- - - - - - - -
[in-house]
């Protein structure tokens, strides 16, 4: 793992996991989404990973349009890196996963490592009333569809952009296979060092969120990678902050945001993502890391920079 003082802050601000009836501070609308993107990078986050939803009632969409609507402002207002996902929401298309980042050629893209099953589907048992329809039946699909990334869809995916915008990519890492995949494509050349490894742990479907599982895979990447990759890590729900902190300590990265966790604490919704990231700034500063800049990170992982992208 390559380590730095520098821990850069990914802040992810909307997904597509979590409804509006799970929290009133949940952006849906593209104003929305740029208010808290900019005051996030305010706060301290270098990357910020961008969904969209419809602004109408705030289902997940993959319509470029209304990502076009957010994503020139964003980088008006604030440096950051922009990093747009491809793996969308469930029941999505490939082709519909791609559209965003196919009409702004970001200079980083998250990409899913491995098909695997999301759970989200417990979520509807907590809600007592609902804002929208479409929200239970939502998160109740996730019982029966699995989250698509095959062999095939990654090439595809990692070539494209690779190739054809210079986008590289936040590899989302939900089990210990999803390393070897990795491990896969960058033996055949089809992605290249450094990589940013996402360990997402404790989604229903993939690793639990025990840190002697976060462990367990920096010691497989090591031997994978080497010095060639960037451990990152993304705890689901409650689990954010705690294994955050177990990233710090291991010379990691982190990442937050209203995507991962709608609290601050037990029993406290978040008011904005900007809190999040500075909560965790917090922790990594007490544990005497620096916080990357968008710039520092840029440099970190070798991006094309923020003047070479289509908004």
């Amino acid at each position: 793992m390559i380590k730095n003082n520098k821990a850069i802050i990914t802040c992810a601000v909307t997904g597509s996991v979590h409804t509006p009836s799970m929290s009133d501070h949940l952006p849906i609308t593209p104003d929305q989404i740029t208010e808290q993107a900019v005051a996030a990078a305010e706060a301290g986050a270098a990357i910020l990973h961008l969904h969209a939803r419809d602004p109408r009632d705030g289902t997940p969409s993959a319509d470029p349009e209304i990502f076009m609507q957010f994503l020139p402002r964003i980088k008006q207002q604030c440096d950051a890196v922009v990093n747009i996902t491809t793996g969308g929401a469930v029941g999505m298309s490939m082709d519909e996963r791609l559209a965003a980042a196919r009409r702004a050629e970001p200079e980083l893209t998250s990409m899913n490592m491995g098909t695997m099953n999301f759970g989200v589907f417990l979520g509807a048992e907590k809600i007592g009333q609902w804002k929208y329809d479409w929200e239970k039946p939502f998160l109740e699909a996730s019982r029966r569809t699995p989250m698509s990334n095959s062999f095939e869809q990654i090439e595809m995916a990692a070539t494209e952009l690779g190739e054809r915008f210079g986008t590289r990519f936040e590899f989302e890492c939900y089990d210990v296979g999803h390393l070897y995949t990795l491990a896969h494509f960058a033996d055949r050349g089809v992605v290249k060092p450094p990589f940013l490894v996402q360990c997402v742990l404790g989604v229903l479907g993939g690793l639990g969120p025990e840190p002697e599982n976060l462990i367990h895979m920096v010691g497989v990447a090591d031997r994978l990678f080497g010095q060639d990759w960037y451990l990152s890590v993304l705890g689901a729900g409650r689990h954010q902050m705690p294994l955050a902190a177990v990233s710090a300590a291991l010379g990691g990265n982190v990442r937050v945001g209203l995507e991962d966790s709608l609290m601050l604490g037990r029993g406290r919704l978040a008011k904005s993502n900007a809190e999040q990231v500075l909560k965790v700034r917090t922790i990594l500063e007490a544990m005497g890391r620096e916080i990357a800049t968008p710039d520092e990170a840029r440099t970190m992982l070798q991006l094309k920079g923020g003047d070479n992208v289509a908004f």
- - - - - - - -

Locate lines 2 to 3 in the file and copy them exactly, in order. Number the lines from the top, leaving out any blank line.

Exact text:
């Protein structure tokens, strides 16, 4: 793992996991989404990973349009890196996963490592009333569809952009296979060092969120990678902050945001993502890391920079 003082802050601000009836501070609308993107990078986050939803009632969409609507402002207002996902929401298309980042050629893209099953589907048992329809039946699909990334869809995916915008990519890492995949494509050349490894742990479907599982895979990447990759890590729900902190300590990265966790604490919704990231700034500063800049990170992982992208 390559380590730095520098821990850069990914802040992810909307997904597509979590409804509006799970929290009133949940952006849906593209104003929305740029208010808290900019005051996030305010706060301290270098990357910020961008969904969209419809602004109408705030289902997940993959319509470029209304990502076009957010994503020139964003980088008006604030440096950051922009990093747009491809793996969308469930029941999505490939082709519909791609559209965003196919009409702004970001200079980083998250990409899913491995098909695997999301759970989200417990979520509807907590809600007592609902804002929208479409929200239970939502998160109740996730019982029966699995989250698509095959062999095939990654090439595809990692070539494209690779190739054809210079986008590289936040590899989302939900089990210990999803390393070897990795491990896969960058033996055949089809992605290249450094990589940013996402360990997402404790989604229903993939690793639990025990840190002697976060462990367990920096010691497989090591031997994978080497010095060639960037451990990152993304705890689901409650689990954010705690294994955050177990990233710090291991010379990691982190990442937050209203995507991962709608609290601050037990029993406290978040008011904005900007809190999040500075909560965790917090922790990594007490544990005497620096916080990357968008710039520092840029440099970190070798991006094309923020003047070479289509908004």
């Amino acid at each position: 793992m390559i380590k730095n003082n520098k821990a850069i802050i990914t802040c992810a601000v909307t997904g597509s996991v979590h409804t509006p009836s799970m929290s009133d501070h949940l952006p849906i609308t593209p104003d929305q989404i740029t208010e808290q993107a900019v005051a996030a990078a305010e706060a301290g986050a270098a990357i910020l990973h961008l969904h969209a939803r419809d602004p109408r009632d705030g289902t997940p969409s993959a319509d470029p349009e209304i990502f076009m609507q957010f994503l020139p402002r964003i980088k008006q207002q604030c440096d950051a890196v922009v990093n747009i996902t491809t793996g969308g929401a469930v029941g999505m298309s490939m082709d519909e996963r791609l559209a965003a980042a196919r009409r702004a050629e970001p200079e980083l893209t998250s990409m899913n490592m491995g098909t695997m099953n999301f759970g989200v589907f417990l979520g509807a048992e907590k809600i007592g009333q609902w804002k929208y329809d479409w929200e239970k039946p939502f998160l109740e699909a996730s019982r029966r569809t699995p989250m698509s990334n095959s062999f095939e869809q990654i090439e595809m995916a990692a070539t494209e952009l690779g190739e054809r915008f210079g986008t590289r990519f936040e590899f989302e890492c939900y089990d210990v296979g999803h390393l070897y995949t990795l491990a896969h494509f960058a033996d055949r050349g089809v992605v290249k060092p450094p990589f940013l490894v996402q360990c997402v742990l404790g989604v229903l479907g993939g690793l639990g969120p025990e840190p002697e599982n976060l462990i367990h895979m920096v010691g497989v990447a090591d031997r994978l990678f080497g010095q060639d990759w960037y451990l990152s890590v993304l705890g689901a729900g409650r689990h954010q902050m705690p294994l955050a902190a177990v990233s710090a300590a291991l010379g990691g990265n982190v990442r937050v945001g209203l995507e991962d966790s709608l609290m601050l604490g037990r029993g406290r919704l978040a008011k904005s993502n900007a809190e999040q990231v500075l909560k965790v700034r917090t922790i990594l500063e007490a544990m005497g890391r620096e916080i990357a800049t968008p710039d520092e990170a840029r440099t970190m992982l070798q991006l094309k920079g923020g003047d070479n992208v289509a908004f």